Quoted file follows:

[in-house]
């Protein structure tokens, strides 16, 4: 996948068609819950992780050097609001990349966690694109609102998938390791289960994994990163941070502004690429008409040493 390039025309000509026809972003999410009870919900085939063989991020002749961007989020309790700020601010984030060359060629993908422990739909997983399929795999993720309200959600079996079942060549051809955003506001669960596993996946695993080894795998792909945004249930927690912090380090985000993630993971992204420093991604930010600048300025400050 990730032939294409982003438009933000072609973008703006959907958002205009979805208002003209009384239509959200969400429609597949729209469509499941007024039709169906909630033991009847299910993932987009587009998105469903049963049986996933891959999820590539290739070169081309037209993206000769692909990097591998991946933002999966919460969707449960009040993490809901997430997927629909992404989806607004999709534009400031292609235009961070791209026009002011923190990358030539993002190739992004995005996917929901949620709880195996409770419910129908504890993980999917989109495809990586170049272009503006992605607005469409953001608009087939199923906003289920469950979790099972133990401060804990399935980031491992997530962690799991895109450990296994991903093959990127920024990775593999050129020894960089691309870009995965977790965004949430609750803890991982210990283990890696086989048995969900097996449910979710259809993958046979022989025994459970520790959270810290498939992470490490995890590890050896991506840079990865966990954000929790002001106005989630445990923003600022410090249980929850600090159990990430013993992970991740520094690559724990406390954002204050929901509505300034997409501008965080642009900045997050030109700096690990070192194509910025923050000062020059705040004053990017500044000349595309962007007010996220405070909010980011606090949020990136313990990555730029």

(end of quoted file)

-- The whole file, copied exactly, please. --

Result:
[in-house]
């Protein structure tokens, strides 16, 4: 996948068609819950992780050097609001990349966690694109609102998938390791289960994994990163941070502004690429008409040493 390039025309000509026809972003999410009870919900085939063989991020002749961007989020309790700020601010984030060359060629993908422990739909997983399929795999993720309200959600079996079942060549051809955003506001669960596993996946695993080894795998792909945004249930927690912090380090985000993630993971992204420093991604930010600048300025400050 990730032939294409982003438009933000072609973008703006959907958002205009979805208002003209009384239509959200969400429609597949729209469509499941007024039709169906909630033991009847299910993932987009587009998105469903049963049986996933891959999820590539290739070169081309037209993206000769692909990097591998991946933002999966919460969707449960009040993490809901997430997927629909992404989806607004999709534009400031292609235009961070791209026009002011923190990358030539993002190739992004995005996917929901949620709880195996409770419910129908504890993980999917989109495809990586170049272009503006992605607005469409953001608009087939199923906003289920469950979790099972133990401060804990399935980031491992997530962690799991895109450990296994991903093959990127920024990775593999050129020894960089691309870009995965977790965004949430609750803890991982210990283990890696086989048995969900097996449910979710259809993958046979022989025994459970520790959270810290498939992470490490995890590890050896991506840079990865966990954000929790002001106005989630445990923003600022410090249980929850600090159990990430013993992970991740520094690559724990406390954002204050929901509505300034997409501008965080642009900045997050030109700096690990070192194509910025923050000062020059705040004053990017500044000349595309962007007010996220405070909010980011606090949020990136313990990555730029």